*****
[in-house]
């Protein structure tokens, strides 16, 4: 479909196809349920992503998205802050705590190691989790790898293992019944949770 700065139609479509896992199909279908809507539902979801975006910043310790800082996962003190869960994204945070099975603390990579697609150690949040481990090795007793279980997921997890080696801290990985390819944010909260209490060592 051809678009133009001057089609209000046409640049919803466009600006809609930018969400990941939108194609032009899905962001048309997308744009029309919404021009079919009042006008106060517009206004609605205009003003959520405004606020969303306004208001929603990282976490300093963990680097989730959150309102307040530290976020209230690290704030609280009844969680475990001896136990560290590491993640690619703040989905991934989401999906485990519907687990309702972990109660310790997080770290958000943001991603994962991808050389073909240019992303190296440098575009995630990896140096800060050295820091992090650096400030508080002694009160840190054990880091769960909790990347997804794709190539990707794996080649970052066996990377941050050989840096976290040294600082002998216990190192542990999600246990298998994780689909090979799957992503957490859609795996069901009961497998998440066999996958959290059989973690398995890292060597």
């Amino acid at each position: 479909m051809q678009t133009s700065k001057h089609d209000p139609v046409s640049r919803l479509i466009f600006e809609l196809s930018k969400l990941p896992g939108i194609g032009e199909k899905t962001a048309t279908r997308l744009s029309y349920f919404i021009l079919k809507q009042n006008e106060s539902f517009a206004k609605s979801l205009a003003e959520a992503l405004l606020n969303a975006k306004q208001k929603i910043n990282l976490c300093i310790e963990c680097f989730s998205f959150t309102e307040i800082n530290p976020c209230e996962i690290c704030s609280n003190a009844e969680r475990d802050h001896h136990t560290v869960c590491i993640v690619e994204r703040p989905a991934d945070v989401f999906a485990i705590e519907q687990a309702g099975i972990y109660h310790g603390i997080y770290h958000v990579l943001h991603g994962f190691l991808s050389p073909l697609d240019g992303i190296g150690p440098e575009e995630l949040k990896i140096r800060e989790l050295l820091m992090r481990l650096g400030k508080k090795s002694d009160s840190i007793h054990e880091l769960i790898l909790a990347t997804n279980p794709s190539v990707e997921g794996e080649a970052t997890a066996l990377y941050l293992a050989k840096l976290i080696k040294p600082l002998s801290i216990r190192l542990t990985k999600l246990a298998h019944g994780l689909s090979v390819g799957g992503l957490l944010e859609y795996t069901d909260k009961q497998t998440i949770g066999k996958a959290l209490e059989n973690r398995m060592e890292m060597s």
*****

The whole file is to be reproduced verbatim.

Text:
[in-house]
């Protein structure tokens, strides 16, 4: 479909196809349920992503998205802050705590190691989790790898293992019944949770 700065139609479509896992199909279908809507539902979801975006910043310790800082996962003190869960994204945070099975603390990579697609150690949040481990090795007793279980997921997890080696801290990985390819944010909260209490060592 051809678009133009001057089609209000046409640049919803466009600006809609930018969400990941939108194609032009899905962001048309997308744009029309919404021009079919009042006008106060517009206004609605205009003003959520405004606020969303306004208001929603990282976490300093963990680097989730959150309102307040530290976020209230690290704030609280009844969680475990001896136990560290590491993640690619703040989905991934989401999906485990519907687990309702972990109660310790997080770290958000943001991603994962991808050389073909240019992303190296440098575009995630990896140096800060050295820091992090650096400030508080002694009160840190054990880091769960909790990347997804794709190539990707794996080649970052066996990377941050050989840096976290040294600082002998216990190192542990999600246990298998994780689909090979799957992503957490859609795996069901009961497998998440066999996958959290059989973690398995890292060597």
């Amino acid at each position: 479909m051809q678009t133009s700065k001057h089609d209000p139609v046409s640049r919803l479509i466009f600006e809609l196809s930018k969400l990941p896992g939108i194609g032009e199909k899905t962001a048309t279908r997308l744009s029309y349920f919404i021009l079919k809507q009042n006008e106060s539902f517009a206004k609605s979801l205009a003003e959520a992503l405004l606020n969303a975006k306004q208001k929603i910043n990282l976490c300093i310790e963990c680097f989730s998205f959150t309102e307040i800082n530290p976020c209230e996962i690290c704030s609280n003190a009844e969680r475990d802050h001896h136990t560290v869960c590491i993640v690619e994204r703040p989905a991934d945070v989401f999906a485990i705590e519907q687990a309702g099975i972990y109660h310790g603390i997080y770290h958000v990579l943001h991603g994962f190691l991808s050389p073909l697609d240019g992303i190296g150690p440098e575009e995630l949040k990896i140096r800060e989790l050295l820091m992090r481990l650096g400030k508080k090795s002694d009160s840190i007793h054990e880091l769960i790898l909790a990347t997804n279980p794709s190539v990707e997921g794996e080649a970052t997890a066996l990377y941050l293992a050989k840096l976290i080696k040294p600082l002998s801290i216990r190192l542990t990985k999600l246990a298998h019944g994780l689909s090979v390819g799957g992503l957490l944010e859609y795996t069901d909260k009961q497998t998440i949770g066999k996958a959290l209490e059989n973690r398995m060592e890292m060597s």